And yes, most latex products are water based, cleanup with water and should not be stored below 32F.
 
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Old 10-29-18, 08:24 PM
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With so many caulks I have bought it is easy to mix them up. Especially since the back of DAP 230 states silicone like toughness or something like that. Sorry for the mix up. Hope I am in the clear with the use of this product for sealing around the wires in the box.
 
  #13  
Old 10-30-18, 09:08 PM
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What you had on post #5 would been perfectly fine. I don't know why you went extra step to clean foams and caulk it.

I see wire nut or crimp is missing on ground wires in your caulked junction box. There bundle of ground wires should have a wire nut on it.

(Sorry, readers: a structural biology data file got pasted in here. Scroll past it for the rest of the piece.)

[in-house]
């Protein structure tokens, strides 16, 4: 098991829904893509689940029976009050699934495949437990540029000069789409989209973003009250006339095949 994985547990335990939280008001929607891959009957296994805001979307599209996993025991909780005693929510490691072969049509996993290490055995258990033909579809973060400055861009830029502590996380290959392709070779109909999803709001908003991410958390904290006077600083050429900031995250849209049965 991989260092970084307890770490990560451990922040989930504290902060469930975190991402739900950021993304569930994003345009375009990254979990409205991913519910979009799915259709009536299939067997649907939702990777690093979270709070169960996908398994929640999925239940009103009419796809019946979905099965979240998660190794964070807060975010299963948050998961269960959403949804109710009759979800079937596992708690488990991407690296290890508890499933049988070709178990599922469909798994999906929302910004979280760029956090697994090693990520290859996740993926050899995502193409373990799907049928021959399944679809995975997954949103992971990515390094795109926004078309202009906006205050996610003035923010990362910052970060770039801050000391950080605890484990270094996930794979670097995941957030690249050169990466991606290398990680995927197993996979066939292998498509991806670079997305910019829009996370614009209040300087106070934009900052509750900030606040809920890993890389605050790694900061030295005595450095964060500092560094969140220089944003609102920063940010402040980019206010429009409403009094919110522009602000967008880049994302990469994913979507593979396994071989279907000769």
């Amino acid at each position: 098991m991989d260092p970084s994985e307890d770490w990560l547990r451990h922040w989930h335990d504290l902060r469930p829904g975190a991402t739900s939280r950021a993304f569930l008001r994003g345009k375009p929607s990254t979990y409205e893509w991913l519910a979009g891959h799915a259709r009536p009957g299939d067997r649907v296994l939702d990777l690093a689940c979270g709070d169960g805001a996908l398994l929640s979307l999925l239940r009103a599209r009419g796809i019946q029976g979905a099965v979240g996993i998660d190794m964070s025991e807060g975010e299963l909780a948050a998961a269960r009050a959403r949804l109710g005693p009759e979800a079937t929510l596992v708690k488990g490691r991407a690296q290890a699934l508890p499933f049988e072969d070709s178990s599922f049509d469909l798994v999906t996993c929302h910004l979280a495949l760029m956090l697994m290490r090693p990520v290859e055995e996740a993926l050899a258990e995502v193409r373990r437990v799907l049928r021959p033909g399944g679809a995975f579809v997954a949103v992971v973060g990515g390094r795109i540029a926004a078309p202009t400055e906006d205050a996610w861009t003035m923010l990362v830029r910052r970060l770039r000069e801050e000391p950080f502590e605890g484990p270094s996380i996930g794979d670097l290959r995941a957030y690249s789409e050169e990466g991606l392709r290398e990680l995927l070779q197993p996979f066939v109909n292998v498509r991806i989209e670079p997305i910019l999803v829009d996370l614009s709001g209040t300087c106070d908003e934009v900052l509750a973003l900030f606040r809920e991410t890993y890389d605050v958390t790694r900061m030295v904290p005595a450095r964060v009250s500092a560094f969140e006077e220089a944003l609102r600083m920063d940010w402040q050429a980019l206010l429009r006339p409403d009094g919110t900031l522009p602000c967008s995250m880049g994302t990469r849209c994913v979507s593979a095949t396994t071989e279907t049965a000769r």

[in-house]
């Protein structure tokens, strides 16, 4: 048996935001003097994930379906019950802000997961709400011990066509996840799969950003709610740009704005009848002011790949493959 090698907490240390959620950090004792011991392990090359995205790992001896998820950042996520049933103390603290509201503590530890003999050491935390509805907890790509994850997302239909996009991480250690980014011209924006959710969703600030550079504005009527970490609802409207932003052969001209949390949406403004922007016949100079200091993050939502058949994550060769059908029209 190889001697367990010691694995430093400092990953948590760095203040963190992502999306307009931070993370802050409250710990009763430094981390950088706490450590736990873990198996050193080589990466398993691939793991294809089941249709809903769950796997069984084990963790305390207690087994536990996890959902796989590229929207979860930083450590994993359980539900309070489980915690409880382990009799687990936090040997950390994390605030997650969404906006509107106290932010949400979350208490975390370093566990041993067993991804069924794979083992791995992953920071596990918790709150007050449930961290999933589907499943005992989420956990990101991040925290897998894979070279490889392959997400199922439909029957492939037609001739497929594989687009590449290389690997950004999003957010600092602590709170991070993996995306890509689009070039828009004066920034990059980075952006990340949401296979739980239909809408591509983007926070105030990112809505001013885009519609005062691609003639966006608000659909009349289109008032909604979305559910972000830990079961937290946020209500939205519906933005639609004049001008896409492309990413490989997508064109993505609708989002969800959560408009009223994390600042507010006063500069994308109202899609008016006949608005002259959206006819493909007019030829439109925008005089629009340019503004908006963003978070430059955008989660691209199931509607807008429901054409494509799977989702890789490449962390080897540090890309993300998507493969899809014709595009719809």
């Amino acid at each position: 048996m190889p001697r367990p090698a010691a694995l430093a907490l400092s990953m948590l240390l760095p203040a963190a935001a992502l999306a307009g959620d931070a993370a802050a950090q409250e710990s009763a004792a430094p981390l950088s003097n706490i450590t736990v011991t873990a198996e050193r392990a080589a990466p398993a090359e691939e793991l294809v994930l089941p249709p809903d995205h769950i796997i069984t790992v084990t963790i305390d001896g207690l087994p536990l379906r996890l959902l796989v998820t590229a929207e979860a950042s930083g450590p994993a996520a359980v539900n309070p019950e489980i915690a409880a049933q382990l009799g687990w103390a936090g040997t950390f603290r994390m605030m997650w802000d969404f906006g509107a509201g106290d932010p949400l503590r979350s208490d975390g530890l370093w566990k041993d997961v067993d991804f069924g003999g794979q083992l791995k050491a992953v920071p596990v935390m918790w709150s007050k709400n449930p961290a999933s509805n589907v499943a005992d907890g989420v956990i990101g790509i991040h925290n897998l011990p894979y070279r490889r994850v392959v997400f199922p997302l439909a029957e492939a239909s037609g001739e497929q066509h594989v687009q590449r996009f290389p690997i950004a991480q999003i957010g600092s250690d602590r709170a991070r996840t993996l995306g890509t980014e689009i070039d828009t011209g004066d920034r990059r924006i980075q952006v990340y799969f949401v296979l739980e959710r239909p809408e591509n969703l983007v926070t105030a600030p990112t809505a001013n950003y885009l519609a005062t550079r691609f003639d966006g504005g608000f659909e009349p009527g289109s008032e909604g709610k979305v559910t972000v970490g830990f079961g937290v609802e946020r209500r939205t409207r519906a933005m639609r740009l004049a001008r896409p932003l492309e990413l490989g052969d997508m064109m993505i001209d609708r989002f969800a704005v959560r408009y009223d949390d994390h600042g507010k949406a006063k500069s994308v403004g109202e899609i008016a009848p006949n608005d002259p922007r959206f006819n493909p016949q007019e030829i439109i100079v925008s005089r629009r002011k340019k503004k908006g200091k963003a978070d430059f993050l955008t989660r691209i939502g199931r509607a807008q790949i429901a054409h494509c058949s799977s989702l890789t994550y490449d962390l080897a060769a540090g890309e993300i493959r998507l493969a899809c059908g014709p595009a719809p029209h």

By the way, Dynaflex is a great caulk. Stays flexible and almost no shrinkage.
When it dries, it is soft and stretches like a rubber.

I use it in place of painter's caulk when there is a large gap or some movement is expected.
 
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Old 10-31-18, 10:55 AM
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I agree, I think the pic you have in #5 is perfect No excess foam inside the box and well air sealed.

Caulk addition is fine, but I don't think was necessary. Again, if you picture a spark or overheating in the box, there's nothing left to start burning - which is a good thing!
 
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Old 11-01-18, 09:40 AM
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Originally Posted by Zorfdt View Post
I agree, I think the pic you have in #5 is perfect No excess foam inside the box and well air sealed.